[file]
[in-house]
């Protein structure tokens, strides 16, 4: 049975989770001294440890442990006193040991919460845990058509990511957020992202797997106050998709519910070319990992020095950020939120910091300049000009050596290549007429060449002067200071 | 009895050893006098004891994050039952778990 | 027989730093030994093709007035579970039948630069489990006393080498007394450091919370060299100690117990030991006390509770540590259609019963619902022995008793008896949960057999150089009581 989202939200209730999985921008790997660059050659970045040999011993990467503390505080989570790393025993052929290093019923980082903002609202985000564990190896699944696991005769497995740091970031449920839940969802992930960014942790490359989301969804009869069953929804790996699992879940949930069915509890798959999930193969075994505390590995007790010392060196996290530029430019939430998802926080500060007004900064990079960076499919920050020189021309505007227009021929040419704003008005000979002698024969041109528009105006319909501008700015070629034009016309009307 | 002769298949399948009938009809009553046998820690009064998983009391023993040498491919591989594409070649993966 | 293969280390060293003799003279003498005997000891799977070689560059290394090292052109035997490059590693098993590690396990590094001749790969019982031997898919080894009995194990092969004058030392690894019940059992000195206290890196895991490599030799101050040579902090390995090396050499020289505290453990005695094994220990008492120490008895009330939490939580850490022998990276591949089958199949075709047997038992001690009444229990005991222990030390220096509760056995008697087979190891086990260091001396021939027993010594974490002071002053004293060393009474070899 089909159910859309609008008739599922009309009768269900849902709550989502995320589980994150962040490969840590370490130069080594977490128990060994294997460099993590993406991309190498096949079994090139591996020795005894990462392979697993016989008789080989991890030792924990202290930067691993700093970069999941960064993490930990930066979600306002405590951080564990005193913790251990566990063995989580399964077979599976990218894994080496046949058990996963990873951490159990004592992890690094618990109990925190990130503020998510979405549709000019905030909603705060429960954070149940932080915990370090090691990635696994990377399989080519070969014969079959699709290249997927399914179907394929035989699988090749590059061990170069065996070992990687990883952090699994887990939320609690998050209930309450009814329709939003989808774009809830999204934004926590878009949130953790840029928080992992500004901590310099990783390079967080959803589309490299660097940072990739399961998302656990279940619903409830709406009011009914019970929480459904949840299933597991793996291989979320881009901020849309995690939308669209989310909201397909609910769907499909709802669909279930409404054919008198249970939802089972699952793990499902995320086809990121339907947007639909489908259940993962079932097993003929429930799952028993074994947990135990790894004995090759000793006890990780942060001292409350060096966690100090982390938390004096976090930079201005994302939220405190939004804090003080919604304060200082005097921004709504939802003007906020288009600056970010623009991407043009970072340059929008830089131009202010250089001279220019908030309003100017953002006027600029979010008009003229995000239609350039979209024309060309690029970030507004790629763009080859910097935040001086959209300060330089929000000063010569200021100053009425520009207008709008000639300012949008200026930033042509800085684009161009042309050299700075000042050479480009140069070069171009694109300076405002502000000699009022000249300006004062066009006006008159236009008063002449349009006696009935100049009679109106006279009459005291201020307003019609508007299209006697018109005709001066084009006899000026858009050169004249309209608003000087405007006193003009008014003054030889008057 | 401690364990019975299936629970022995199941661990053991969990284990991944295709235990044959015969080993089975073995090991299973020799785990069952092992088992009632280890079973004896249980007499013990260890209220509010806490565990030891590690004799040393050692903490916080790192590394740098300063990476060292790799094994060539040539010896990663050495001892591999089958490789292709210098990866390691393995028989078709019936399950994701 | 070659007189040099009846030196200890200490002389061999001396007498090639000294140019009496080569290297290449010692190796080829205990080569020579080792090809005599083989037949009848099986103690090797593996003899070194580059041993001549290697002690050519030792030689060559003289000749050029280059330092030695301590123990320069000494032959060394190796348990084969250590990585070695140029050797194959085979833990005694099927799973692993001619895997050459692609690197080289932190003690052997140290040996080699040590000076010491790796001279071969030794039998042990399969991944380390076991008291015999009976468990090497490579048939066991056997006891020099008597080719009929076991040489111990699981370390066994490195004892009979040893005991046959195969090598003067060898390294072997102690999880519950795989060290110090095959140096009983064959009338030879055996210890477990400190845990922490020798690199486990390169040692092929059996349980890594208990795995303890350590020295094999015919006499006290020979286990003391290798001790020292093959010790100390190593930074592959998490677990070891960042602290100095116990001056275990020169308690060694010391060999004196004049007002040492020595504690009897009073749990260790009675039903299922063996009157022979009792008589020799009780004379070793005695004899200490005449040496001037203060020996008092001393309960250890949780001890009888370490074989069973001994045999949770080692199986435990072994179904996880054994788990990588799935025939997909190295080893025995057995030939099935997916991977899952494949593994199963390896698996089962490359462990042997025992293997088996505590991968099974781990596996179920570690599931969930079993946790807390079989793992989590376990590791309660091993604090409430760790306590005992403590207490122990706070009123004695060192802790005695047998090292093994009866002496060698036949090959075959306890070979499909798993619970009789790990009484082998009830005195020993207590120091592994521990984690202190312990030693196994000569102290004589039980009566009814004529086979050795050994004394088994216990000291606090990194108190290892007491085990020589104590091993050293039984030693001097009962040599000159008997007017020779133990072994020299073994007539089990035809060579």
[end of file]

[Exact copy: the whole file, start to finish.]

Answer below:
[in-house]
């Protein structure tokens, strides 16, 4: 049975989770001294440890442990006193040991919460845990058509990511957020992202797997106050998709519910070319990992020095950020939120910091300049000009050596290549007429060449002067200071 | 009895050893006098004891994050039952778990 | 027989730093030994093709007035579970039948630069489990006393080498007394450091919370060299100690117990030991006390509770540590259609019963619902022995008793008896949960057999150089009581 989202939200209730999985921008790997660059050659970045040999011993990467503390505080989570790393025993052929290093019923980082903002609202985000564990190896699944696991005769497995740091970031449920839940969802992930960014942790490359989301969804009869069953929804790996699992879940949930069915509890798959999930193969075994505390590995007790010392060196996290530029430019939430998802926080500060007004900064990079960076499919920050020189021309505007227009021929040419704003008005000979002698024969041109528009105006319909501008700015070629034009016309009307 | 002769298949399948009938009809009553046998820690009064998983009391023993040498491919591989594409070649993966 | 293969280390060293003799003279003498005997000891799977070689560059290394090292052109035997490059590693098993590690396990590094001749790969019982031997898919080894009995194990092969004058030392690894019940059992000195206290890196895991490599030799101050040579902090390995090396050499020289505290453990005695094994220990008492120490008895009330939490939580850490022998990276591949089958199949075709047997038992001690009444229990005991222990030390220096509760056995008697087979190891086990260091001396021939027993010594974490002071002053004293060393009474070899 089909159910859309609008008739599922009309009768269900849902709550989502995320589980994150962040490969840590370490130069080594977490128990060994294997460099993590993406991309190498096949079994090139591996020795005894990462392979697993016989008789080989991890030792924990202290930067691993700093970069999941960064993490930990930066979600306002405590951080564990005193913790251990566990063995989580399964077979599976990218894994080496046949058990996963990873951490159990004592992890690094618990109990925190990130503020998510979405549709000019905030909603705060429960954070149940932080915990370090090691990635696994990377399989080519070969014969079959699709290249997927399914179907394929035989699988090749590059061990170069065996070992990687990883952090699994887990939320609690998050209930309450009814329709939003989808774009809830999204934004926590878009949130953790840029928080992992500004901590310099990783390079967080959803589309490299660097940072990739399961998302656990279940619903409830709406009011009914019970929480459904949840299933597991793996291989979320881009901020849309995690939308669209989310909201397909609910769907499909709802669909279930409404054919008198249970939802089972699952793990499902995320086809990121339907947007639909489908259940993962079932097993003929429930799952028993074994947990135990790894004995090759000793006890990780942060001292409350060096966690100090982390938390004096976090930079201005994302939220405190939004804090003080919604304060200082005097921004709504939802003007906020288009600056970010623009991407043009970072340059929008830089131009202010250089001279220019908030309003100017953002006027600029979010008009003229995000239609350039979209024309060309690029970030507004790629763009080859910097935040001086959209300060330089929000000063010569200021100053009425520009207008709008000639300012949008200026930033042509800085684009161009042309050299700075000042050479480009140069070069171009694109300076405002502000000699009022000249300006004062066009006006008159236009008063002449349009006696009935100049009679109106006279009459005291201020307003019609508007299209006697018109005709001066084009006899000026858009050169004249309209608003000087405007006193003009008014003054030889008057 | 401690364990019975299936629970022995199941661990053991969990284990991944295709235990044959015969080993089975073995090991299973020799785990069952092992088992009632280890079973004896249980007499013990260890209220509010806490565990030891590690004799040393050692903490916080790192590394740098300063990476060292790799094994060539040539010896990663050495001892591999089958490789292709210098990866390691393995028989078709019936399950994701 | 070659007189040099009846030196200890200490002389061999001396007498090639000294140019009496080569290297290449010692190796080829205990080569020579080792090809005599083989037949009848099986103690090797593996003899070194580059041993001549290697002690050519030792030689060559003289000749050029280059330092030695301590123990320069000494032959060394190796348990084969250590990585070695140029050797194959085979833990005694099927799973692993001619895997050459692609690197080289932190003690052997140290040996080699040590000076010491790796001279071969030794039998042990399969991944380390076991008291015999009976468990090497490579048939066991056997006891020099008597080719009929076991040489111990699981370390066994490195004892009979040893005991046959195969090598003067060898390294072997102690999880519950795989060290110090095959140096009983064959009338030879055996210890477990400190845990922490020798690199486990390169040692092929059996349980890594208990795995303890350590020295094999015919006499006290020979286990003391290798001790020292093959010790100390190593930074592959998490677990070891960042602290100095116990001056275990020169308690060694010391060999004196004049007002040492020595504690009897009073749990260790009675039903299922063996009157022979009792008589020799009780004379070793005695004899200490005449040496001037203060020996008092001393309960250890949780001890009888370490074989069973001994045999949770080692199986435990072994179904996880054994788990990588799935025939997909190295080893025995057995030939099935997916991977899952494949593994199963390896698996089962490359462990042997025992293997088996505590991968099974781990596996179920570690599931969930079993946790807390079989793992989590376990590791309660091993604090409430760790306590005992403590207490122990706070009123004695060192802790005695047998090292093994009866002496060698036949090959075959306890070979499909798993619970009789790990009484082998009830005195020993207590120091592994521990984690202190312990030693196994000569102290004589039980009566009814004529086979050795050994004394088994216990000291606090990194108190290892007491085990020589104590091993050293039984030693001097009962040599000159008997007017020779133990072994020299073994007539089990035809060579």